Tag Archives: Ghost

Pineapple Press Ghost Books

Are you looking for Florida ghosts? Georgia ghosts? North Carolina ghosts? South Carolina ghosts?

Look no further! We sell a ton of regional ghost books that are sure to scare you.
Check out this link to learn more.

Here is a listing of our ghost titles:
Ancient City Hauntings
Ghosts of St. Augustine
Oldest Ghosts
Florida Ghost Stories
Haunting Sunshine
Florida’s Ghostly Legends and Haunted Folklore Vols 1, 2, 3
Ghost Orchid Ghost
Haunt Hunter’s Guide to Florida
Best Ghost Tales of North Carolina
Best Ghost Tales of South Carolina
Ghosts and Legends of the Carolina Coasts
Ghosts of the Carolina Coasts
Ghosts of the Carolinas for Kids
Ghosts of the Georgia Coast
Haunted Lighthouses and How to Find Them

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Best Ways to Explore Charleston, South Carolina, A Guest Post by Terrance Zepke

“Charleston is one of the most historic, prettiest, and haunted cities in America. Thousands of tourists flock to this Lowcountry hamlet every year,
but what is the best way to experience all that Charleston has to offer?”

Charleston Ghost and Graveyard Tour takes participants around the historic district, including a creepy cemetery. Hear stories about ghosts, superstitions, haunted houses, and voodoo.  My recommendation: Adults only.

Charleston Pirate Tours is a great way to learn about Charleston and pirates who plundered the area.  My recommendation: Perfect for adults and kids of all ages.

Culinary Tours of Charleston is a 2.5-hour tour during which participants talk to the town’s top chefs (plus see behind-the-scenes of their restaurant’s kitchens) and sample yummy Lowcountry cuisine. My recommendation: Adults only.

Gullah Tours with Alphonso Brown will educate participants on who the Gullah are and how they influenced the Lowcountry. My recommendation: Adults and children ages 12+.

Palmetto Carriage Works is the best carriage company because the guides are very knowledgeable and funny. A carriage ride through historic Charleston is a “must” for tourists, but be sure to do it before the Lowcountry summer is in full swing. My recommendation: Adults and children.

For more on Charleston, be sure to read Coastal South Carolina: Welcome to the Lowcountry by Terrance Zepke

Visit www.terrancezepke.com for more on ghosts, pirates, coastal history, and travel.

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The Lakeside Inn in Mount Dora, Florida, a guest post by Greg Jenkins

Spirits of an Old Florida Inn

The Lakeside Inn is one of central Florida’s best kept secrets. This modest Inn with its bed and breakfast charm, surrounded by huge canopy trees and resting on sparkling Lake Dora, is a true remnant of a more civilized time and culture from Florida’s past. Originally built in 1883 as a simple 10-room inn, it now offers Great Gatsby–like bungalows situated near the lake, a grand lobby and reception area, and the elegant Beauclaire dining room and Tremain’s Lounge. Guests desiring a brief escape from our fast and weary world will experience a fabulous, yet restful stay here. Although this lovely town offers many restaurants, antiques and variety shops, it’s the Lakeside Inn that serves as the brightest beacon to those venturing to Mount Dora…And apparently, it serves as a beacon for ghosts and other sundry spirits too.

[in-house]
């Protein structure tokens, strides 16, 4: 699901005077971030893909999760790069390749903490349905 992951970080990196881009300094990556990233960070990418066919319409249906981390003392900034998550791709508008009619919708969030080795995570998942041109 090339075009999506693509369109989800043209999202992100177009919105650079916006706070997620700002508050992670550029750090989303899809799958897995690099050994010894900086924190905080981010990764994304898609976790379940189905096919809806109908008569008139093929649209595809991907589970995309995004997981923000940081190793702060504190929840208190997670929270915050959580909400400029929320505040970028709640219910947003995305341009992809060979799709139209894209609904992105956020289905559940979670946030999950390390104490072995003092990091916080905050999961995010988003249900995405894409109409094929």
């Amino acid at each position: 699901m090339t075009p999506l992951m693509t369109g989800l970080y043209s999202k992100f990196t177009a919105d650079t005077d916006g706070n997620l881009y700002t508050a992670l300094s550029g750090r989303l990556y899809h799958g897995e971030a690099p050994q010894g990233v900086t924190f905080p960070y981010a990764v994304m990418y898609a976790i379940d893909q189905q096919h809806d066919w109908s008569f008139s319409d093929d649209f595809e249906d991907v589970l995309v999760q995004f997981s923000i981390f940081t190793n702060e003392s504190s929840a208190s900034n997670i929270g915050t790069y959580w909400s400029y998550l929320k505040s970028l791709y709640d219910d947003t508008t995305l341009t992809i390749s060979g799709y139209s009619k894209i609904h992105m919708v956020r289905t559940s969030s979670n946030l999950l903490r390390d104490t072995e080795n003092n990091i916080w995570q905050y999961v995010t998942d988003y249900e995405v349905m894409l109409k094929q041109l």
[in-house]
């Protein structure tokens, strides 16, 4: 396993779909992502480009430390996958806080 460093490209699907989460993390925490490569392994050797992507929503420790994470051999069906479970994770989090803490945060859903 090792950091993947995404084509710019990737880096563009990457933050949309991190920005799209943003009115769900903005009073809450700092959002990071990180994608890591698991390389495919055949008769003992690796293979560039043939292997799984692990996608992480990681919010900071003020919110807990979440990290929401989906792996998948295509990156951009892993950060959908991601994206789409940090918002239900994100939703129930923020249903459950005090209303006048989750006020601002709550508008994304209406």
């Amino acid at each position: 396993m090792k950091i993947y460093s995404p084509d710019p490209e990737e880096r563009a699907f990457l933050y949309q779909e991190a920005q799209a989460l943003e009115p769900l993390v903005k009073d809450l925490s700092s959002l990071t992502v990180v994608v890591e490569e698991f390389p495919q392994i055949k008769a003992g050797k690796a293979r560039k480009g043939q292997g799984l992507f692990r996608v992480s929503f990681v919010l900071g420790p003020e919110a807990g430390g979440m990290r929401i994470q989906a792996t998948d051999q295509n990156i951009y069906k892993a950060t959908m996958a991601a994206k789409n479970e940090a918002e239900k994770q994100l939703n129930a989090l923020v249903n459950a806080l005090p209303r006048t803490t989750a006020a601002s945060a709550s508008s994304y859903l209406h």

The Lakeside Inn boasts of at least four resident ghosts. Reports of haunted experiences and accounts come from both staff and guests. Two of the spirits haunting the area in and around the Lakeside Inn are young girls dressed in costumes from various time periods. The first apparition is of a girl around the age of nine. She is believed to be Amy, a child who disappeared from the hotel around 1890. She wears a red dress and is seen standing near the lobby fireplace. Another spirit is of a girl around the age of twelve, seen sporting a blue dress, often seen smiling at a dining room table. She has been credited with moving chairs and chandeliers around the property.

Another spirit is that of a small man wearing a top hat. He has been witnessed walking through the lounge, and into the restroom, only to then disappear. Finally, there is the specter of a gangster who stares out a gable window. This dapper-dressed gentleman is believed to be the spirit of one of the many gangsters that stayed at the Lakeside Inn during the 1920s. Though he’s not dangerous, he is a bit intimidating to witnesses.

—Greg Jenkins

Greg Jenkins has close to 20 years working in the mental health and medical fields, and is currently a mental health therapist and case manager with several psychiatric and medical facilities. Since an early age, Greg has had a profound interest in the supernatural and fringe science, and after a personal experience with the unknown in 1987, he began his journey into the realms of parapsychology and all things mysterious. Greg is a folklorist and collector of oral traditions and urban legends, and is an associate member of England’s Society for Psychical Research. He has written a series of books called Florida’s Ghostly Legends and Haunted Folklore and Chronicles of the Strange and Uncanny in Florida. Reach out to Greg on Twitter @HauntedFolklore. His blog can be found at http://psiresearcher.wordpress.com.

LAKESIDE INN: 100 North Alexander Street ~ Mount Dora, FL 32757 USA

Toll Free 800.556.5016 or Local 352.383.4101

Email: info@lakeside-inn.com

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